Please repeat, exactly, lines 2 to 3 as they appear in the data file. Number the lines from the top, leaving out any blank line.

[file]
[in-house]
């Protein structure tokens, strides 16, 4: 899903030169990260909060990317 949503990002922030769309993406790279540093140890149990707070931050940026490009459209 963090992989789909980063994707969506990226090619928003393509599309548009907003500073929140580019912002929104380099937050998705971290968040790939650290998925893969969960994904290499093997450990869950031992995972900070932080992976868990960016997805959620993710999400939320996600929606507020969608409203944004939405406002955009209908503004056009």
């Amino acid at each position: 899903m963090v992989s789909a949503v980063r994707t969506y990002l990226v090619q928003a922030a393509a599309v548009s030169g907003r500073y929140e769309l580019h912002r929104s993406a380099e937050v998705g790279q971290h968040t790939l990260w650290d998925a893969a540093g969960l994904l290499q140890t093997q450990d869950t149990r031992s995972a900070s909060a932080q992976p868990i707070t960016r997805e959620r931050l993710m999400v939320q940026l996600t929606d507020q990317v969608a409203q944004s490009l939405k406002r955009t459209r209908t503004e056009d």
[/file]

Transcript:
């Protein structure tokens, strides 16, 4: 899903030169990260909060990317 949503990002922030769309993406790279540093140890149990707070931050940026490009459209 963090992989789909980063994707969506990226090619928003393509599309548009907003500073929140580019912002929104380099937050998705971290968040790939650290998925893969969960994904290499093997450990869950031992995972900070932080992976868990960016997805959620993710999400939320996600929606507020969608409203944004939405406002955009209908503004056009």
């Amino acid at each position: 899903m963090v992989s789909a949503v980063r994707t969506y990002l990226v090619q928003a922030a393509a599309v548009s030169g907003r500073y929140e769309l580019h912002r929104s993406a380099e937050v998705g790279q971290h968040t790939l990260w650290d998925a893969a540093g969960l994904l290499q140890t093997q450990d869950t149990r031992s995972a900070s909060a932080q992976p868990i707070t960016r997805e959620r931050l993710m999400v939320q940026l996600t929606d507020q990317v969608a409203q944004s490009l939405k406002r955009t459209r209908t503004e056009d």